JOURNAL ARTICLE

Spinal column deformity and instability after lumbar or thoracolumbar laminectomy for intraspinal tumors in children and young adults

P J Papagelopoulos, H A Peterson, M J Ebersold, P R Emmanuel, S N Choudhury, L M Quast
Spine 1997 February 15, 22 (4): 442-51
9055374

STUDY DESIGN: A retrospective study about the occurrence of spinal column deformity or instability after multilevel lumbar or thoracolumbar total laminectomy for removal of benign intraspinal tumors in children and young adults.

OBJECTIVES: To analyze the long-term clinical and radiographic outcome of these patients, and to specify factors that affect the occurrence of postlaminectomy spinal column deformity and instability.

SUMMARY OF BACKGROUND DATA: Spinal column deformity is not uncommon after multilevel cervical or thoracic laminectomies for removal of intraspinal tumors in children. Its incidence in the lumbar and thoracolumbar spine reportedly is low.

METHODS: Thirty-six consecutive patients (23 male, 13 female) underwent multilevel lumbar or thoracolumbar total laminectomy for removal of benign intraspinal tumors from 1966 to 1989. Twelve patients were aged 17 years or younger ("children and adolescents"; mean age, 11 years), and 24 were aged 18-30 years ("young adults"; mean age, 24 years). All patients had preoperative, immediate postoperative, and follow-up clinical and radiographic examinations.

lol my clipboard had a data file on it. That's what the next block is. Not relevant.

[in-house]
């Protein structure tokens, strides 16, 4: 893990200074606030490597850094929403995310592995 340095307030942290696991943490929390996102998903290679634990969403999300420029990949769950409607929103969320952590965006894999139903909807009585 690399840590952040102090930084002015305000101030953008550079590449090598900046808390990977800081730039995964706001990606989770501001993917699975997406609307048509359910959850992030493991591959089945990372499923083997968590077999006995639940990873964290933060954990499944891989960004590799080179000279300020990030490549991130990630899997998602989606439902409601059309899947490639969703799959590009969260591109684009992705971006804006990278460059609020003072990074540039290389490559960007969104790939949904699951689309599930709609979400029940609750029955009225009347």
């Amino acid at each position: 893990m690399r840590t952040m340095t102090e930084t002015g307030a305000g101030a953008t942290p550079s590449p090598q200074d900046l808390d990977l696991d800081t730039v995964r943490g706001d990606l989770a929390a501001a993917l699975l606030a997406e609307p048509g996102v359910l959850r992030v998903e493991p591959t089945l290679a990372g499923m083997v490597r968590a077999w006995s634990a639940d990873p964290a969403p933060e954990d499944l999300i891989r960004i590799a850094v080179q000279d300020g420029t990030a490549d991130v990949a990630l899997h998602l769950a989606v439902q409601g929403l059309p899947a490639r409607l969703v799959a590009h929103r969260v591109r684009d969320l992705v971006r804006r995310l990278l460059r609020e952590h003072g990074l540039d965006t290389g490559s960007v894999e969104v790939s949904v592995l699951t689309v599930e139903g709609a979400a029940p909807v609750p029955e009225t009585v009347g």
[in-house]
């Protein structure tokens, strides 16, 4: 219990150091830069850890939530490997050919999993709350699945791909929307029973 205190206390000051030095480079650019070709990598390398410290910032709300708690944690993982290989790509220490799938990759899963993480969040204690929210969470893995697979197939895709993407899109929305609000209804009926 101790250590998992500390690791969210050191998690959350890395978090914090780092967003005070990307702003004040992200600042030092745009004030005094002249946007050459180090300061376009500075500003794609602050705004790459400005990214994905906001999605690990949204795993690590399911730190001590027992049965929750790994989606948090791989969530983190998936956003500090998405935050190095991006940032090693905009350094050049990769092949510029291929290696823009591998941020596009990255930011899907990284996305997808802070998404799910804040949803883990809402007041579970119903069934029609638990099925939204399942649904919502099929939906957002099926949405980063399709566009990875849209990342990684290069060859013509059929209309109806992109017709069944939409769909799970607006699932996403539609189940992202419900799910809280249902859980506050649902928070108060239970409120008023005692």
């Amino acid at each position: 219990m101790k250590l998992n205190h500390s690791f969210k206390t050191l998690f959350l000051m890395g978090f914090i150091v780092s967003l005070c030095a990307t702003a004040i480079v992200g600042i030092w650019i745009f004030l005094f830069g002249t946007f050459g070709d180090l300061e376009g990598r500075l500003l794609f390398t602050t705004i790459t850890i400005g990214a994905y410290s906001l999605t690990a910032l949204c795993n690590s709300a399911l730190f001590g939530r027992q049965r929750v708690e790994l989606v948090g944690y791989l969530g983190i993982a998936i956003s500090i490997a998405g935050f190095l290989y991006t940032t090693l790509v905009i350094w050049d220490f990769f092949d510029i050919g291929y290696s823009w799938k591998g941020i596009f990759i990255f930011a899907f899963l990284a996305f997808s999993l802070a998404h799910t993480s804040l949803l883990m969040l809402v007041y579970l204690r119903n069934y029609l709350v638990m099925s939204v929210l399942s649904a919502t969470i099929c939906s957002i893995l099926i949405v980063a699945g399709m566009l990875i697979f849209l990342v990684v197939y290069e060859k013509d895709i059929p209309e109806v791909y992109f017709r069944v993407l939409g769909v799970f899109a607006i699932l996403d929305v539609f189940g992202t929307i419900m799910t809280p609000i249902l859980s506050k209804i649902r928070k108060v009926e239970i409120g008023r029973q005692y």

RESULTS: At a mean follow-up period of 14 years (range, 4-28 years), six patients (16.6%) had spinal deformity (lordosis or thoracolumbar kyphosis associated with scoliosis), and four (11%) had spondylolisthesis. Spinal column deformity occurred in 33% of children and adolescents and in 8% of young adults. Spondylolisthesis occurred in 16.6% of children and adolescents and in 8% of young adults. Three patients had fusion for spinal column deformity. Pain was present in eight patients, and other neurologic signs and symptoms were found in 18. There was an increased incidence of postoperative spinal deformity in patients who had more than two laminae removed (P < 0.01) or a facetectomy performed at the time of the initial operation (P < 0.05). There was no association between the occurrence of the deformity and sex, neurologic condition after laminectomy, or length of follow-up period.

CONCLUSIONS: Spinal deformity or instability after multilevel lumbar or thoracolumbar total laminectomy is not uncommon in children and adolescents. Limiting laminae removal and facet destruction may decrease this incidence. Fusion may be required to correct post-laminectomy deformity and to stabilize the spine.

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